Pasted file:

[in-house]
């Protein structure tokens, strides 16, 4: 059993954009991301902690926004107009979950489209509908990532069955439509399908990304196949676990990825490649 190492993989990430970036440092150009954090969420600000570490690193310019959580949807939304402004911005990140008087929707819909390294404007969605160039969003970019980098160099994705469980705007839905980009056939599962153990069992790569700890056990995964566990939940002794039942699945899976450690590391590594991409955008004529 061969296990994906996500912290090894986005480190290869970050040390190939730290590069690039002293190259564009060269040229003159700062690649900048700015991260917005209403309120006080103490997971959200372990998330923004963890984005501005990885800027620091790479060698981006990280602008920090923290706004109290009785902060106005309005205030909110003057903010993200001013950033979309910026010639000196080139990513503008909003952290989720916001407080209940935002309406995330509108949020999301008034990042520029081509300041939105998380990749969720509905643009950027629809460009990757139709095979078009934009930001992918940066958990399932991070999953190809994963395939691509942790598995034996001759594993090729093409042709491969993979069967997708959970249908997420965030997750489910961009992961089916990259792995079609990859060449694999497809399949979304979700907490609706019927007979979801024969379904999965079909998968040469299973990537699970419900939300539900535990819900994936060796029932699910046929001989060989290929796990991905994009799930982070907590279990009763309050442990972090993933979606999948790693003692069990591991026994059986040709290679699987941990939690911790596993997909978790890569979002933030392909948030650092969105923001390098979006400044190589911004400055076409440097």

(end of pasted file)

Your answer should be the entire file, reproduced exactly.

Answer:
[in-house]
């Protein structure tokens, strides 16, 4: 059993954009991301902690926004107009979950489209509908990532069955439509399908990304196949676990990825490649 190492993989990430970036440092150009954090969420600000570490690193310019959580949807939304402004911005990140008087929707819909390294404007969605160039969003970019980098160099994705469980705007839905980009056939599962153990069992790569700890056990995964566990939940002794039942699945899976450690590391590594991409955008004529 061969296990994906996500912290090894986005480190290869970050040390190939730290590069690039002293190259564009060269040229003159700062690649900048700015991260917005209403309120006080103490997971959200372990998330923004963890984005501005990885800027620091790479060698981006990280602008920090923290706004109290009785902060106005309005205030909110003057903010993200001013950033979309910026010639000196080139990513503008909003952290989720916001407080209940935002309406995330509108949020999301008034990042520029081509300041939105998380990749969720509905643009950027629809460009990757139709095979078009934009930001992918940066958990399932991070999953190809994963395939691509942790598995034996001759594993090729093409042709491969993979069967997708959970249908997420965030997750489910961009992961089916990259792995079609990859060449694999497809399949979304979700907490609706019927007979979801024969379904999965079909998968040469299973990537699970419900939300539900535990819900994936060796029932699910046929001989060989290929796990991905994009799930982070907590279990009763309050442990972090993933979606999948790693003692069990591991026994059986040709290679699987941990939690911790596993997909978790890569979002933030392909948030650092969105923001390098979006400044190589911004400055076409440097």